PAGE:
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As Nik Wallenda prepares for his tightrope walk across Niagara Falls on Friday, many are recalling Sam Patch.

He was the original daredevil, America’s first famous stuntman.

There are some similarities. Wallenda is walking on a highwire across Niagara Falls. Patch leaped into the falls twice and survived. Wallenda is drawing tremendous crowds. Patch drew between 8,000 and 10,000 people – equal to the size of the entire Rochester population at the time.

Wallenda has his critics. Patch also made some people uneasy. City historian Christine Ridarsky talked to me today about how Patch upset the upper class:

“There were people very excited about it because it was something new, and there were also the classes here who were very upset by it and disturbed that something like this, a spectacle of this kind, was taking place in their community,” said Ridarsky.

According to Sam Patch: The Famous Jumper, by Paul E. Johnson, onlookers waiting for  Patch to jump over High Falls described “a mixed sensation, between a horse race and an execution.” When he didn’t emerge from the water, spectators were silent and “ashamed.”

Makes you wonder how we’ll all feel if tragedy befalls Wallenda. At least Niagara Falls will get desperately needed tourism dollars, right?

Johnson’s book also describes the Rochester of the late 1820s. It was a rapidly growing mill town. People marveled at how the village tamed the forest and seemed so civilized and urban. Not everyone liked what they saw, Johnson wrote:

British aesthetes…while they marveled at Rochester’s mushroom growth, recoiled at the results of a great, half-planned collision between democratic capitalism and the American forest. It was in Rochester that Basil Hall “began to learn that in America the word improvement, which, in England, means making things better, signifies in that country an augmentation in the number of houses and people, and above all, in the amount of area of cleared land.” Hall asserted that Rochester looked as though ” a great boxful of new houses had been sent by steam from New York, and tumbled out on the half-cleared land.” An equally offended Englishman viewed Rochester from high ground and swore than “nothing can be more miserable than its appearance from a distance. An open space has been merely burnt in the forest.”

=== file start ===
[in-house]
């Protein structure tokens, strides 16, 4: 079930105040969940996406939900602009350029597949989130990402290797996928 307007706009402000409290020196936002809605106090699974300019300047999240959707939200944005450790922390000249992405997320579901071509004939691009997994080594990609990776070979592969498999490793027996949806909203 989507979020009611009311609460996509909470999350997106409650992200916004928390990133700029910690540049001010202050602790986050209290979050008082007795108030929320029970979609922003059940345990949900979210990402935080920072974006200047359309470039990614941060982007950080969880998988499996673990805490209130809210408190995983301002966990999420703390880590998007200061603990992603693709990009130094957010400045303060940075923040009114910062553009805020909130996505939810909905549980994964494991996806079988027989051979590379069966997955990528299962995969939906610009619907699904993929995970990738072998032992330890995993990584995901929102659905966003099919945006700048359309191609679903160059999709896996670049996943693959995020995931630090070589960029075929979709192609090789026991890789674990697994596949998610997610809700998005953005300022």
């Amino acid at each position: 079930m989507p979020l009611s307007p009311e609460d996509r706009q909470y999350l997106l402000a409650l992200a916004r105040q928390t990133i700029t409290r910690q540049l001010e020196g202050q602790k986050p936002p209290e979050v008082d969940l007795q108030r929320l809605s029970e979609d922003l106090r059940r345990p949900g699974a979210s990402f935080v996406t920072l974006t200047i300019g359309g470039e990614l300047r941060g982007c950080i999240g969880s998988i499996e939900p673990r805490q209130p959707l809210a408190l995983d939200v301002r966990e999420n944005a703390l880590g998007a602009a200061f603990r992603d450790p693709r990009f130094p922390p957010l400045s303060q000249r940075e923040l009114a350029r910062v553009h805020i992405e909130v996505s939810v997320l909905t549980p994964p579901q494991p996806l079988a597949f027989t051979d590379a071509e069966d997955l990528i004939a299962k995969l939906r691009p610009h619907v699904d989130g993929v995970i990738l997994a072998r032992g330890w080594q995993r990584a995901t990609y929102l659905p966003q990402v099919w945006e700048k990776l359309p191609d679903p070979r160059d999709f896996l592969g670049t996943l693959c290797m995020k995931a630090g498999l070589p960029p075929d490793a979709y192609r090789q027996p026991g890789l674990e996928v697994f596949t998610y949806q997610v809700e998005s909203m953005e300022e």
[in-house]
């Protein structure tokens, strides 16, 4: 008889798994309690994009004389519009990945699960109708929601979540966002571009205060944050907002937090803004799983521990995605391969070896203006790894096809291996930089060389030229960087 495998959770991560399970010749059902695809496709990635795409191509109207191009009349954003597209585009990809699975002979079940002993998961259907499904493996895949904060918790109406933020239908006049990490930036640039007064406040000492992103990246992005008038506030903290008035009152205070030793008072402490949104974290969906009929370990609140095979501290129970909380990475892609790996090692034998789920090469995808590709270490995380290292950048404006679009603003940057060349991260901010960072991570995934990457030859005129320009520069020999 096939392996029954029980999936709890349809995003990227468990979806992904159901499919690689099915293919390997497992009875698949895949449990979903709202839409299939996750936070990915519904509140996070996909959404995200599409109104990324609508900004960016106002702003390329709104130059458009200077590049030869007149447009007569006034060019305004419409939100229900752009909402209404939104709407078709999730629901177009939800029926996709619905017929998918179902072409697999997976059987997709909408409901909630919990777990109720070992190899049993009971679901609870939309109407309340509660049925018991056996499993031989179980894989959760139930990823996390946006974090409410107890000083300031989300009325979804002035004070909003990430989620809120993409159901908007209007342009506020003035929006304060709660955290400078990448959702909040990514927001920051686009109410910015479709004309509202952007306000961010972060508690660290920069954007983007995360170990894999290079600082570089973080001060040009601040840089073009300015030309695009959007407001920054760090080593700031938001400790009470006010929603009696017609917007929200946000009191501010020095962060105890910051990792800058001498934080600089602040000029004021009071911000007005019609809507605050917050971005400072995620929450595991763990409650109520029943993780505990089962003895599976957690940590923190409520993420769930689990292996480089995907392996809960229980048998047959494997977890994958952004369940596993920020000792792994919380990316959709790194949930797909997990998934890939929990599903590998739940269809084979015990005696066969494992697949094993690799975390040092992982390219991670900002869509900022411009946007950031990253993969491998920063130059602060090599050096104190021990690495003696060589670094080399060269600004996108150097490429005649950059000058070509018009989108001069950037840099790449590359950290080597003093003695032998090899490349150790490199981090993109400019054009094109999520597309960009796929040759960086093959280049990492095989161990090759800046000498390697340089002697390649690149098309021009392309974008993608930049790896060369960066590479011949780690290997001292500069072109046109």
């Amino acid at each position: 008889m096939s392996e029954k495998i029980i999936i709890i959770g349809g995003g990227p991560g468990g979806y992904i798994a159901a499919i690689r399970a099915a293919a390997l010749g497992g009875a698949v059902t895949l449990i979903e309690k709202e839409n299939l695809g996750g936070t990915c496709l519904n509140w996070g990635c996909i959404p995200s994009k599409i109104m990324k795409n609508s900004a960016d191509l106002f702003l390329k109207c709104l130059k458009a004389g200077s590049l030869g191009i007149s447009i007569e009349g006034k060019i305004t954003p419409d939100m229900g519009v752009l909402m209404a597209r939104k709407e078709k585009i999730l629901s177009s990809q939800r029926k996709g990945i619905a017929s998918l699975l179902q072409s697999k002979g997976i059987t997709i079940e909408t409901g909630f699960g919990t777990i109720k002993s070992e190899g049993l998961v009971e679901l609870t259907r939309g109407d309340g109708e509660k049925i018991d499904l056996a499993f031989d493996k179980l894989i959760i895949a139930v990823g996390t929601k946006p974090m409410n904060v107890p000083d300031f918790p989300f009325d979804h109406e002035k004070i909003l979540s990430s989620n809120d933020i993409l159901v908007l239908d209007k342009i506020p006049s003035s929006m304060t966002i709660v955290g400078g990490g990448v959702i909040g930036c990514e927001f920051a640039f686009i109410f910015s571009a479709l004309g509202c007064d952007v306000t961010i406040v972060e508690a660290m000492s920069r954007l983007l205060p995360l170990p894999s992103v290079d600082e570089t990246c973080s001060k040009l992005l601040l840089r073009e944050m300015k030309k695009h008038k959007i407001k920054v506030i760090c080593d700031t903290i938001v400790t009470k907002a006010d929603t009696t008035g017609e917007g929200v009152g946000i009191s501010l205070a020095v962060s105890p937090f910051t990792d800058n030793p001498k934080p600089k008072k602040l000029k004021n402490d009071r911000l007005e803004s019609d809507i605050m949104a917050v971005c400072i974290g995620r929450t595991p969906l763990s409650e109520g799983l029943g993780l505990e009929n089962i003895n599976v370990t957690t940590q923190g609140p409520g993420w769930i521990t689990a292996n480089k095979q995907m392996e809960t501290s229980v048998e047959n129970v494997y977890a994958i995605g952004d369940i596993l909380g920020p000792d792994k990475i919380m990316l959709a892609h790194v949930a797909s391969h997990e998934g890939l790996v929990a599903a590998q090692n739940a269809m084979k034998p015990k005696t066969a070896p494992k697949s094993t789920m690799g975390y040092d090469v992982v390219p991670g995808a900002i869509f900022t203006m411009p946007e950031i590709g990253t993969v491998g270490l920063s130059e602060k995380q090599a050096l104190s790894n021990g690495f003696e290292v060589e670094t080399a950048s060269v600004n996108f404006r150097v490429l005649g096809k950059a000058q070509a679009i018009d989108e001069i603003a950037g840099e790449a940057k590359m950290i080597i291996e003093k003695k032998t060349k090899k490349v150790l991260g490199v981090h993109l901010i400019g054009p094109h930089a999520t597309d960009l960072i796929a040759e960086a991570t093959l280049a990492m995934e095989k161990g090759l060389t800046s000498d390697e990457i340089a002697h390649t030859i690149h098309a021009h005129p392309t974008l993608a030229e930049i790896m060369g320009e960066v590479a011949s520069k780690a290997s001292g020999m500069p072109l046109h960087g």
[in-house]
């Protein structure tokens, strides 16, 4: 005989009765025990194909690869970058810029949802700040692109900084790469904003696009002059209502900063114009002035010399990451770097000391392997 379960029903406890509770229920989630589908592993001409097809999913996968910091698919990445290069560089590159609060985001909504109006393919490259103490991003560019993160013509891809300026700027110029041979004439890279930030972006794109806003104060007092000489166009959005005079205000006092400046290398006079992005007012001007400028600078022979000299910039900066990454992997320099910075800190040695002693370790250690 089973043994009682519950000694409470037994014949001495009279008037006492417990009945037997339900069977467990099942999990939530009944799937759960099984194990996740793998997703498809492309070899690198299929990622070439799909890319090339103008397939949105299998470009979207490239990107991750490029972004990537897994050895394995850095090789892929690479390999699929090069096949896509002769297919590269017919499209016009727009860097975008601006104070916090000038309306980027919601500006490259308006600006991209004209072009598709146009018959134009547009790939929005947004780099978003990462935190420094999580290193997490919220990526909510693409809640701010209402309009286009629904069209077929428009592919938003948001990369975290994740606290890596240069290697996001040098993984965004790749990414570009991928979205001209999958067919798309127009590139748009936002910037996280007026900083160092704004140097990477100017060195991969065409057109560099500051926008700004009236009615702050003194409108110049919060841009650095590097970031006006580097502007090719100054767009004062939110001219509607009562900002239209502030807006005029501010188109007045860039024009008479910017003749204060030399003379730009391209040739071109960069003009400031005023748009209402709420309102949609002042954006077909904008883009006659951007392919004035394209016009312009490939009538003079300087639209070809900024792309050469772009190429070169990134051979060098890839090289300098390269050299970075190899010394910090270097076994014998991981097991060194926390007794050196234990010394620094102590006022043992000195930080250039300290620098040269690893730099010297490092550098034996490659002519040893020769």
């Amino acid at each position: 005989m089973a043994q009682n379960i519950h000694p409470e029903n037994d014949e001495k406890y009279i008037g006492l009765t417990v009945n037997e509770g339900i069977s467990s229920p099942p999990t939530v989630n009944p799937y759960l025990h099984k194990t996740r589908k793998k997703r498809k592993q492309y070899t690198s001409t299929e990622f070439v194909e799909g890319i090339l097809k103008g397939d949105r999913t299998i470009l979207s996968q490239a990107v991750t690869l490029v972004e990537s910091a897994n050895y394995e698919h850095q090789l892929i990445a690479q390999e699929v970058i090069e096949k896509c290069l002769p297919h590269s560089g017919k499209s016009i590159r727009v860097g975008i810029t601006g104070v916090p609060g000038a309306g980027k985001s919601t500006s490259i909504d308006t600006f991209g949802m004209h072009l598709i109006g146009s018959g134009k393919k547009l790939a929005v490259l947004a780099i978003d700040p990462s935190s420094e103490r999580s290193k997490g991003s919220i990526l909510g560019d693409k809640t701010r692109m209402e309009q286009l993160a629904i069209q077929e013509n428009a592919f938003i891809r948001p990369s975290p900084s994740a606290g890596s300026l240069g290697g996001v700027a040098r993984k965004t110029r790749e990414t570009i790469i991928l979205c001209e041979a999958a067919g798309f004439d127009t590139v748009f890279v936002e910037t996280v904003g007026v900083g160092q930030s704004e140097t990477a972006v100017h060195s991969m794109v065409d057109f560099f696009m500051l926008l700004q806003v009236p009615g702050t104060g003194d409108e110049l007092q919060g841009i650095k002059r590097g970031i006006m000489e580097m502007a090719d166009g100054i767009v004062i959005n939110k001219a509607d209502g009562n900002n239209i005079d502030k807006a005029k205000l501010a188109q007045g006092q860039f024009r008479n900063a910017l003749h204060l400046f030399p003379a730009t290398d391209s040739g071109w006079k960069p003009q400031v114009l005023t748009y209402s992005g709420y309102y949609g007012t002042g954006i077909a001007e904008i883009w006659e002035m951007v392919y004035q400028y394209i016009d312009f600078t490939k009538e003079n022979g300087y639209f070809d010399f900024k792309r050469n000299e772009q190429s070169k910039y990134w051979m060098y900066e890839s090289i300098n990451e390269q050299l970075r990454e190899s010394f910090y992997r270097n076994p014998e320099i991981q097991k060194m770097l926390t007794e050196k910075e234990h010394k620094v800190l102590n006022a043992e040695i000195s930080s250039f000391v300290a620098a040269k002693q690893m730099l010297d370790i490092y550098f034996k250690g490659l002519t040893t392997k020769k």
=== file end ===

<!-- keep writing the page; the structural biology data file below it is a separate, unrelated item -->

2 Responses to Stunts and Sprawl, 1829 Style

  1. June 11, 2012 at 11:52 pm Douglas A. Fisher responds:

    Some believe that guilt over the crowd’s egging on Sam Patch to jump, with its fatal consequence, actually caused a massive rethinking locally of one’s responsibilities to humanity.

    The evangelical preacher Charles Grandison Finney visited Rochester not long after Sam Patch’s leap, and stirred up great religious fervor, as he did on subsequent visits. [Rochester later named a school after him.]

    Within the swirling ferment of social re-thinking of attitudes in the 1830s, Rochesterians in the so-called “Burned-Over District” began advocating greater justice for their fellow human beings, as expressed in the abolitionist movement, the woman’s rights movement and others.

    Rochester was also later the birthplace of the Christian Social Gospel, as articulated by Rochesterian Walter Rauschenberg, a concept that inspired Martin Luther King and Bishop Desmond Tutu.

    Historically, Rochester has long been a national leader in generosity per capita via its Community Chest (a term coined in Rochester), now the United Way. Some attribute this ultimately to the local guilt reaction to Sam Patch and his Friday the 13th leap over the High Falls.

  2. June 12, 2012 at 11:22 am theodore kumlander responds:

    thankfully people are much more senstive today. when sam patch was jumping the falls in new orleans live animal fights were very popular with the masses. bull against bear , dogs against a mountain lion, and dog fights. thankfully we have come a long way from the good old days.

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